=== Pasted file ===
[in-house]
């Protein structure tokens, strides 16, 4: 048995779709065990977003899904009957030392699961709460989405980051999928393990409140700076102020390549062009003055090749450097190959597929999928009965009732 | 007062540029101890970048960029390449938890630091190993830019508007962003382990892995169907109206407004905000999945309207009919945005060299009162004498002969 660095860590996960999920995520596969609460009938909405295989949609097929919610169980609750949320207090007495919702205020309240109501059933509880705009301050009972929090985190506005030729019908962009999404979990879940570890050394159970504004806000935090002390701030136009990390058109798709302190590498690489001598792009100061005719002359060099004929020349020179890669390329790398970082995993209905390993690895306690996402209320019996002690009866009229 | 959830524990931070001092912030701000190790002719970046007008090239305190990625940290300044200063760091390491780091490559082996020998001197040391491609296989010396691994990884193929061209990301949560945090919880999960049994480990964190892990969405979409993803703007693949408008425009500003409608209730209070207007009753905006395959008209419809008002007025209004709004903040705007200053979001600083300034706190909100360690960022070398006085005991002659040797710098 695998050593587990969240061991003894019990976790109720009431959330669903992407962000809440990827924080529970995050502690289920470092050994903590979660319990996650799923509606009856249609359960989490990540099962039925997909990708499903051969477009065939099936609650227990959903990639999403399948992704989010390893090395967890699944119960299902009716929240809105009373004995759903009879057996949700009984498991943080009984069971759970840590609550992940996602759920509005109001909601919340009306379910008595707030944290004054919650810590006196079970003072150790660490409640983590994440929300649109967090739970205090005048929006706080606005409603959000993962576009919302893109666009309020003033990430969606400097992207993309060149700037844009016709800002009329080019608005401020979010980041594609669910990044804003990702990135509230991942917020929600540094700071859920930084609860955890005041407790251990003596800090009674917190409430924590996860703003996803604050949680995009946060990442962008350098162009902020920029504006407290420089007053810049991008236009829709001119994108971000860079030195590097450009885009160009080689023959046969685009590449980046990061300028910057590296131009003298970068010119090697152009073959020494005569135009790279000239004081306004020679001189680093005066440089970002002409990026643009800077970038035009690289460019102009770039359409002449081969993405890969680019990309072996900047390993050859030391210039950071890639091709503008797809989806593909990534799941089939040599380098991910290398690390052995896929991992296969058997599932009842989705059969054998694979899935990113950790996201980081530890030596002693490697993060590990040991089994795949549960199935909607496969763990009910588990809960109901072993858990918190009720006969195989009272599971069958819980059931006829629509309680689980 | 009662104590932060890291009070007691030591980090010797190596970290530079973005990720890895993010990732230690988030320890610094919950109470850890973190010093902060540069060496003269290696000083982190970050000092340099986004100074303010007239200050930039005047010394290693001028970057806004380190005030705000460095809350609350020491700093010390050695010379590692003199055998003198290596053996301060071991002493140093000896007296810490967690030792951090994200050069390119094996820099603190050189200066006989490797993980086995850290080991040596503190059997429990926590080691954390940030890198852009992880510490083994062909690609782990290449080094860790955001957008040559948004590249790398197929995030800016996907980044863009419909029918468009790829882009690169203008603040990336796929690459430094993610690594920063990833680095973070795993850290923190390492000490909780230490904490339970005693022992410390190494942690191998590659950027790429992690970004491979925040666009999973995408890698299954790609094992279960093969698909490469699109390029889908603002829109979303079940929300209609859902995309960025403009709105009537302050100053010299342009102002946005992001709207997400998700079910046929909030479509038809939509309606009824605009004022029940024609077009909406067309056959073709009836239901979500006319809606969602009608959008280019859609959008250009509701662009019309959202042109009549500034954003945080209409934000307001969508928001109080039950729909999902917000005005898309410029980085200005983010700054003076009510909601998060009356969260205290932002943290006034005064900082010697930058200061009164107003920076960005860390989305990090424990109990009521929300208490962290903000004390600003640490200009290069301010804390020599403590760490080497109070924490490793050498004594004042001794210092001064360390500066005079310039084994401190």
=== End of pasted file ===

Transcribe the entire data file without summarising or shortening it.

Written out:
[in-house]
């Protein structure tokens, strides 16, 4: 048995779709065990977003899904009957030392699961709460989405980051999928393990409140700076102020390549062009003055090749450097190959597929999928009965009732 | 007062540029101890970048960029390449938890630091190993830019508007962003382990892995169907109206407004905000999945309207009919945005060299009162004498002969 660095860590996960999920995520596969609460009938909405295989949609097929919610169980609750949320207090007495919702205020309240109501059933509880705009301050009972929090985190506005030729019908962009999404979990879940570890050394159970504004806000935090002390701030136009990390058109798709302190590498690489001598792009100061005719002359060099004929020349020179890669390329790398970082995993209905390993690895306690996402209320019996002690009866009229 | 959830524990931070001092912030701000190790002719970046007008090239305190990625940290300044200063760091390491780091490559082996020998001197040391491609296989010396691994990884193929061209990301949560945090919880999960049994480990964190892990969405979409993803703007693949408008425009500003409608209730209070207007009753905006395959008209419809008002007025209004709004903040705007200053979001600083300034706190909100360690960022070398006085005991002659040797710098 695998050593587990969240061991003894019990976790109720009431959330669903992407962000809440990827924080529970995050502690289920470092050994903590979660319990996650799923509606009856249609359960989490990540099962039925997909990708499903051969477009065939099936609650227990959903990639999403399948992704989010390893090395967890699944119960299902009716929240809105009373004995759903009879057996949700009984498991943080009984069971759970840590609550992940996602759920509005109001909601919340009306379910008595707030944290004054919650810590006196079970003072150790660490409640983590994440929300649109967090739970205090005048929006706080606005409603959000993962576009919302893109666009309020003033990430969606400097992207993309060149700037844009016709800002009329080019608005401020979010980041594609669910990044804003990702990135509230991942917020929600540094700071859920930084609860955890005041407790251990003596800090009674917190409430924590996860703003996803604050949680995009946060990442962008350098162009902020920029504006407290420089007053810049991008236009829709001119994108971000860079030195590097450009885009160009080689023959046969685009590449980046990061300028910057590296131009003298970068010119090697152009073959020494005569135009790279000239004081306004020679001189680093005066440089970002002409990026643009800077970038035009690289460019102009770039359409002449081969993405890969680019990309072996900047390993050859030391210039950071890639091709503008797809989806593909990534799941089939040599380098991910290398690390052995896929991992296969058997599932009842989705059969054998694979899935990113950790996201980081530890030596002693490697993060590990040991089994795949549960199935909607496969763990009910588990809960109901072993858990918190009720006969195989009272599971069958819980059931006829629509309680689980 | 009662104590932060890291009070007691030591980090010797190596970290530079973005990720890895993010990732230690988030320890610094919950109470850890973190010093902060540069060496003269290696000083982190970050000092340099986004100074303010007239200050930039005047010394290693001028970057806004380190005030705000460095809350609350020491700093010390050695010379590692003199055998003198290596053996301060071991002493140093000896007296810490967690030792951090994200050069390119094996820099603190050189200066006989490797993980086995850290080991040596503190059997429990926590080691954390940030890198852009992880510490083994062909690609782990290449080094860790955001957008040559948004590249790398197929995030800016996907980044863009419909029918468009790829882009690169203008603040990336796929690459430094993610690594920063990833680095973070795993850290923190390492000490909780230490904490339970005693022992410390190494942690191998590659950027790429992690970004491979925040666009999973995408890698299954790609094992279960093969698909490469699109390029889908603002829109979303079940929300209609859902995309960025403009709105009537302050100053010299342009102002946005992001709207997400998700079910046929909030479509038809939509309606009824605009004022029940024609077009909406067309056959073709009836239901979500006319809606969602009608959008280019859609959008250009509701662009019309959202042109009549500034954003945080209409934000307001969508928001109080039950729909999902917000005005898309410029980085200005983010700054003076009510909601998060009356969260205290932002943290006034005064900082010697930058200061009164107003920076960005860390989305990090424990109990009521929300208490962290903000004390600003640490200009290069301010804390020599403590760490080497109070924490490793050498004594004042001794210092001064360390500066005079310039084994401190």